“More than ever, in this time of uncertainty and pandemic, it’s important to pray for each other, and to put our faith in the Lord. As we know, fear is never a good answer. Compassion is the answer, closeness, opening our hearts to others. The Heart of Jesus is the way”, declared Father Frederic Fornos, international Director of the Pope’s World Prayer Network, on the day dedicated to prayer for the whole country by the Italian Church, inviting every family, every believer and every religious community to pray the Rosary at home at 9 pm.
What is the strength of prayer in such a difficult time for Italy and the world?
Prayer is more essential than ever. Prayer opens our hearts to others, it brings us closer and to share mutual solidarity. Prayer is not thinking or reflecting on ideas. It involves an encounter with the Lord, He who revealed all the depths of His love and mercy in Jesus Christ. When we pray, especially when we listen to the Word of God, our heart gradually becomes more compassionate.
What is the value of reciting the Rosary for a whole country?
The Rosary prayer, with Mary, brings us closer to the Heart of Jesus, because the mysteries of the Rosary, the mysteries of light for example, help us deepen our love for Christ and our desire to follow Him and love Him all the more. By praying the Rosary we learn to love like Him, wherever we are, in healthcare settings for example, with the most vulnerable and the sick, in our families. This prayer helps us rediscover Mary’s closeness, leading us to Christ, the true peace that dispels all our worries and gives us the strength to serve. Pope Francis, on the day of prayer “24 Hours for the Lord” 2016, invited us not to forget the strength of prayer of so many people.
Sometimes prayer is restricted to a space of inner peace and an effective antidepressant, but the prayer of intercession offered by a people is extremely propitious.
Yet the fruitfulness of prayer always eludes us. Prayer is like the rain that nourishes the earth and yields fruits (Isaiah 55:10). It operates beyond the visible world, into the very depths of the earth, and gradually, at the most unexpected moment, it comes to light. I have no doubt that its fruitfulness is immense. As the Gospel says, it produces “some thirty, some sixty, some a hundred times what was sown” (Mk 4:20).
Can the recitation of the Rosary also serve to unite a people?
When we pray the Rosary we entrust all our intentions for the world and for others to the care of the Blessed Virgin Mary. In these days, our prayer can be full of people: our families and friends, those who suffer most, and all those who are struggling day and night against this pandemic. Surely this prayer brings us closer to one another.
The entire world expects science to respond to the pandemic. So how does God fit into that?
God delivers us from the epidemic of fear and opens our hearts. He is the One who transforms us so we may embrace compassion. As Jesus Christ revealed to us, God bestows the gift of generous service upon countless men and women, who donate themselves at the risk of their own lives, to alleviate suffering, to guarantee the functioning of society. Life would not be possible without love. And love has a face. Let us remember that many times the Bible shows us that the Lord answers the prayer of his people: ” “I have indeed seen the misery of my people in Egypt. I have heard them crying out because of their slave drivers, and I am concerned about their suffering.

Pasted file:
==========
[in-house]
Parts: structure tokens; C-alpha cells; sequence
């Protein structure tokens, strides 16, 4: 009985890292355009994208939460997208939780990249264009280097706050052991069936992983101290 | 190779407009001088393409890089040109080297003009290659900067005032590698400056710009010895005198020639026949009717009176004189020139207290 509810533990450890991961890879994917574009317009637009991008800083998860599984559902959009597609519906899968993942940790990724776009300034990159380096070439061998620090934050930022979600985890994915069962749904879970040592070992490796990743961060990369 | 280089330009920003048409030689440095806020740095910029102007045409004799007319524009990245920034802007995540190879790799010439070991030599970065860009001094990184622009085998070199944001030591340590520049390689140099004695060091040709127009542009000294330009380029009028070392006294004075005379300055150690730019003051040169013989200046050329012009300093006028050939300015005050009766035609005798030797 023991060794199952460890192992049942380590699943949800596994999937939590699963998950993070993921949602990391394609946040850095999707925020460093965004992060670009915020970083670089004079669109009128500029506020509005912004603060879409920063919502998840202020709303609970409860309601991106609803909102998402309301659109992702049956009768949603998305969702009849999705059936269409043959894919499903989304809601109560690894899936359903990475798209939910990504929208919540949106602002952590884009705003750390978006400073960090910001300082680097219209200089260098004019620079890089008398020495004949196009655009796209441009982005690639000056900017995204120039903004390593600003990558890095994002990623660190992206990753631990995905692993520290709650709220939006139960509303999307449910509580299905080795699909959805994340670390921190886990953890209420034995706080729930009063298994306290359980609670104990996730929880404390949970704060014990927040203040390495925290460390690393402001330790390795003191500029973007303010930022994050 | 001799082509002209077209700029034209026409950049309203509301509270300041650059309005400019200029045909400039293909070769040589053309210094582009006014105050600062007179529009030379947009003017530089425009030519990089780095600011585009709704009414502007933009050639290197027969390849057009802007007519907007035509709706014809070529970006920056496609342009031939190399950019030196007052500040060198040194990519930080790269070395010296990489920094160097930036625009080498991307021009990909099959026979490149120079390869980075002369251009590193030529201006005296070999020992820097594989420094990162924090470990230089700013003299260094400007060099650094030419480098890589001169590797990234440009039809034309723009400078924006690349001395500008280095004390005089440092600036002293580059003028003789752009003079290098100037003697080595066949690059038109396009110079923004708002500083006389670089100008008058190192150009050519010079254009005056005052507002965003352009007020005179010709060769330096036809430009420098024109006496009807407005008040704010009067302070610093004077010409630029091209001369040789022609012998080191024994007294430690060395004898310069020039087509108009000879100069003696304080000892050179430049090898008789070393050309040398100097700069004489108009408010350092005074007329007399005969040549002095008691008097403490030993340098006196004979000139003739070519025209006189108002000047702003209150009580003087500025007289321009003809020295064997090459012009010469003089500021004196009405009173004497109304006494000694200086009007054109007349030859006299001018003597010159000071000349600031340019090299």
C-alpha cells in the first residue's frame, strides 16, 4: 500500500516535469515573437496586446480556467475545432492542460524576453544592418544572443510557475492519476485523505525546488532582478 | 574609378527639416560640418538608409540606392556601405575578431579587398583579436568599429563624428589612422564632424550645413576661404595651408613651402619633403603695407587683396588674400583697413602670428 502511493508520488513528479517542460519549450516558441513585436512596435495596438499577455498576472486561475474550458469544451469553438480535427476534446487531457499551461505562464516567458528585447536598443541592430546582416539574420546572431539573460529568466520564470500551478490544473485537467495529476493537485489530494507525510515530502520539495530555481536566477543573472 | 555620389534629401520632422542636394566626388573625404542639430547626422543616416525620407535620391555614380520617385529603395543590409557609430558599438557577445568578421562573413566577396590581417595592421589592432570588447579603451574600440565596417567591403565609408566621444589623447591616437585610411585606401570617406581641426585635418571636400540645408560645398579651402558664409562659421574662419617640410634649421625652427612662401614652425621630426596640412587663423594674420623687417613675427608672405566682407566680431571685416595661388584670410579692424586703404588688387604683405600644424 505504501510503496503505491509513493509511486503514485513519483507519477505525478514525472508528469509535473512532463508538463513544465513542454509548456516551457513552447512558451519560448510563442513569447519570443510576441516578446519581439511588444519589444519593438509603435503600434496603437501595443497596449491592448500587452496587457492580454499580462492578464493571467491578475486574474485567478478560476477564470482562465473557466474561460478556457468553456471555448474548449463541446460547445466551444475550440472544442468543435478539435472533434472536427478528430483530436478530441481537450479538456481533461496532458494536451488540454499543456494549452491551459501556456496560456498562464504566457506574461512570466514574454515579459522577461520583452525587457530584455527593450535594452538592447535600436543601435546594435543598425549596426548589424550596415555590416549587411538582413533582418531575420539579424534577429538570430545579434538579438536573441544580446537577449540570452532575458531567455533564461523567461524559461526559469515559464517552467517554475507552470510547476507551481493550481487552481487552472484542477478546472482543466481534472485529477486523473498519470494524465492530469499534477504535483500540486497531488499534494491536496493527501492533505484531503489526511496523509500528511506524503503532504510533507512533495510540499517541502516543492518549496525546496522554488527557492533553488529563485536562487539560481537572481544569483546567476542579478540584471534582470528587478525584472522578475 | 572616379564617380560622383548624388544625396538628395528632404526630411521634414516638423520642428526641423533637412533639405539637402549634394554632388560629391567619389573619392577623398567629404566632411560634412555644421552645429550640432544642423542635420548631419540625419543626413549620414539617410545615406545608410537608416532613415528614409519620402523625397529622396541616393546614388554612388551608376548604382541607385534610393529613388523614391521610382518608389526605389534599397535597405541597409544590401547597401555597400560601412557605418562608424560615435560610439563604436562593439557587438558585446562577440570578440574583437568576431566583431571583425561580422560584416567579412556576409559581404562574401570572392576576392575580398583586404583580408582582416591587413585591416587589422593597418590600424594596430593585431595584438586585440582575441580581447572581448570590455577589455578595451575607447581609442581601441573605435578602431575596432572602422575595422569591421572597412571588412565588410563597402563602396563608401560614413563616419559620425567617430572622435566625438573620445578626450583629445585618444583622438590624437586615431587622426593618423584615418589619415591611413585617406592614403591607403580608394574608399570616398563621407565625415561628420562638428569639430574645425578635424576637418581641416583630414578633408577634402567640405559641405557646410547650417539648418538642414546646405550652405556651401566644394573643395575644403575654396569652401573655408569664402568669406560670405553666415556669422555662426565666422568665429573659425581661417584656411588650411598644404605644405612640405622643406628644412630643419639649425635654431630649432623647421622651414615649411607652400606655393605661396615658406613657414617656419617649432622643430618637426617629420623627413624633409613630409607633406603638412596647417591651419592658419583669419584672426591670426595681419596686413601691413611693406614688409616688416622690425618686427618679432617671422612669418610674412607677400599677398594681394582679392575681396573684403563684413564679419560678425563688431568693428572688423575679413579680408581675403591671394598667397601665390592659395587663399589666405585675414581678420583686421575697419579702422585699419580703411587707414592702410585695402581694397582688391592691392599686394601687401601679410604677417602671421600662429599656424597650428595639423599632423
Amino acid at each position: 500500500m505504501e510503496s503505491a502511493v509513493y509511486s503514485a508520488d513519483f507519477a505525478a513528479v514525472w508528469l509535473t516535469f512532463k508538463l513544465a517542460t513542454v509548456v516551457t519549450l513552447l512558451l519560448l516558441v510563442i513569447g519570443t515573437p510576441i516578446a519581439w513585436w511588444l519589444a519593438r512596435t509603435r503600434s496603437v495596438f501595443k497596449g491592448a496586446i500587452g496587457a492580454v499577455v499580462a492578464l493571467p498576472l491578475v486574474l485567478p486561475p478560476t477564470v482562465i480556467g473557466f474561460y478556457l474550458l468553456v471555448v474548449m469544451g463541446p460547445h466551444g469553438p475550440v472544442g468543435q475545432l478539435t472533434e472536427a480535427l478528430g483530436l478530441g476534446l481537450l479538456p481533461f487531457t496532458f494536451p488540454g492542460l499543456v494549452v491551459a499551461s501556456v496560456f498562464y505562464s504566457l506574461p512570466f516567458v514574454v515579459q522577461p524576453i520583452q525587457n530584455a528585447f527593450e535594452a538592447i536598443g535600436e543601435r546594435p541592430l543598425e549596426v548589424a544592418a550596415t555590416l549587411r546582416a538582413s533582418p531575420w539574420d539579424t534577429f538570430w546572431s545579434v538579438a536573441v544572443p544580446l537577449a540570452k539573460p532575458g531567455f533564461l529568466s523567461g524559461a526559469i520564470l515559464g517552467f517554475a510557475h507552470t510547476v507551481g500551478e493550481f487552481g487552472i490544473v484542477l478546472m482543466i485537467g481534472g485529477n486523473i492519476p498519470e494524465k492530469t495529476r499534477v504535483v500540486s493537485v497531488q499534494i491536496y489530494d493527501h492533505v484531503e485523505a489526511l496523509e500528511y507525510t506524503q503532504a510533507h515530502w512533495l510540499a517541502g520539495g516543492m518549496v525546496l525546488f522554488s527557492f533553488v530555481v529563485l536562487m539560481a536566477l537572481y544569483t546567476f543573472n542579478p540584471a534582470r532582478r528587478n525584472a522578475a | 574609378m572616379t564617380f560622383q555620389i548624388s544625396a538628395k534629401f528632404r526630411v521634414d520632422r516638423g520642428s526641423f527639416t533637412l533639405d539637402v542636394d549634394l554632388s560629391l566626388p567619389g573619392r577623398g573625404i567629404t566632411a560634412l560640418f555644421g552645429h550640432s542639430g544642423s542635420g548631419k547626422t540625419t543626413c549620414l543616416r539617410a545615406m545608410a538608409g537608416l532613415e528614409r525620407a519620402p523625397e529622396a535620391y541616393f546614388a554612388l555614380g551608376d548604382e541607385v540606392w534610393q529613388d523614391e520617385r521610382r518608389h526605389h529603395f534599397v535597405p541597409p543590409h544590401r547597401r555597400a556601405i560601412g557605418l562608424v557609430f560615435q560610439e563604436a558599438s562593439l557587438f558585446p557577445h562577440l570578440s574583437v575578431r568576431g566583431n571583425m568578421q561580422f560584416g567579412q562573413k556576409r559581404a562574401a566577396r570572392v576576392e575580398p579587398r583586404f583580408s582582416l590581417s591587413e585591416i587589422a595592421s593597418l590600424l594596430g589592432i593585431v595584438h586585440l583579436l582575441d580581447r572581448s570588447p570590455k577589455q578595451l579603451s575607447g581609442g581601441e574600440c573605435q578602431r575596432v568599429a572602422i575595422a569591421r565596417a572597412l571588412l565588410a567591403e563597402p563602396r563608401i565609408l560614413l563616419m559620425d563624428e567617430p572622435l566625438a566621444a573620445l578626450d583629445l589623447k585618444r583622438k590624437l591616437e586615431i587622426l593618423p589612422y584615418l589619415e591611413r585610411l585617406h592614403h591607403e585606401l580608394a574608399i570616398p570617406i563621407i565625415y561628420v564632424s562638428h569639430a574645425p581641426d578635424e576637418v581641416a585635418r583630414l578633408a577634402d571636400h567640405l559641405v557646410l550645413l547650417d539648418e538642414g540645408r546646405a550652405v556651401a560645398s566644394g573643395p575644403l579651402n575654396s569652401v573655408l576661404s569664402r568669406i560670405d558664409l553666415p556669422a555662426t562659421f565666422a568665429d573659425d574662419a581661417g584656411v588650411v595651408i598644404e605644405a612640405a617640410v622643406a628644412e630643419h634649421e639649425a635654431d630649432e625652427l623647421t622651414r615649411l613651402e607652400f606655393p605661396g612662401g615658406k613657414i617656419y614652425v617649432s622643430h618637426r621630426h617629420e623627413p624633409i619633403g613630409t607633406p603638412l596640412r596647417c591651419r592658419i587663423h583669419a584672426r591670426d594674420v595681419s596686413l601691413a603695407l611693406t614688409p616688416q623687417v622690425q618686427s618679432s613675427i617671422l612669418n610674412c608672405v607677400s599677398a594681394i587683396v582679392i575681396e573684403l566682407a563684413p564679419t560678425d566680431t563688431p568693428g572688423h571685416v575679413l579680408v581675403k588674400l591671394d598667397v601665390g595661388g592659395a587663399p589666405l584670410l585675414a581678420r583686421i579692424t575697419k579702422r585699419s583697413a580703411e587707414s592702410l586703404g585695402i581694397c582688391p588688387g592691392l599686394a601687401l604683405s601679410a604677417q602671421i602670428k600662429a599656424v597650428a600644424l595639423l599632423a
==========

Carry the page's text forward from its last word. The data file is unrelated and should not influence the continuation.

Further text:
The good Father suffers with us and listens to our prayers, especially the cry of the poor, and, as we read in the text, He does not remain silent, He does not keep quiet, He carries out His works.
“I came down to free him… So go! I send you” (Ex 3:7-8.10). How does the Lord carry out His works? He calls upon us by imbuing our hearts with His love and strength so that we may be His hands, His feet, His caress and His presence in the midst of His people.
How should we respond to those who say that this pandemic is divine retribution?
It certainly depends on the God we believe in. But for those who believe in the God revealed in Jesus Christ, who gave His life to show us the path of Love, those thoughts have no meaning. It has been the view of some even in Jesus’ day . When Jesus was asked: why did the tower of Siloam fall and kill all those people? He did not give an explanation, but as he did on other occasions, he exhorted us to conversion, to live that event as a sign alerting us on the urgency of our inner conversion.
Certain events that occurred in the course of history can be seen as signs that invite us to inner conversion, that is, to change our hearts. Every catastrophe or situation that creates suffering should re-awaken our compassion.
That’s where wheat and darnel differ. We die when we are locked in our fears, in our self-sufficiency, in our fortresses of money and power. There is no life there, only appearance. Every event, including migrations, are signs that call us to change our hearts, otherwise, as Jesus says, “you will die in your sin” (John 8:21).
This Lent we are living through is in some ways unique.
This time of Lent, of forced spiritual retreat and service, can be a time of grace that opens our hearts. Many experiences on social networks and the internet are available to help us live this time in greater depth. Those who want to pray with Pope Francis, for example, can log on his official personal prayer profile on Click To Pray.
Finally, let us not forget the prayer offered by the Church, called “Prayer of the Present Time”. It’s a spiritual treasure with the psalms that guide us to pray with the words of all the men and women who have preceded us in the course of history.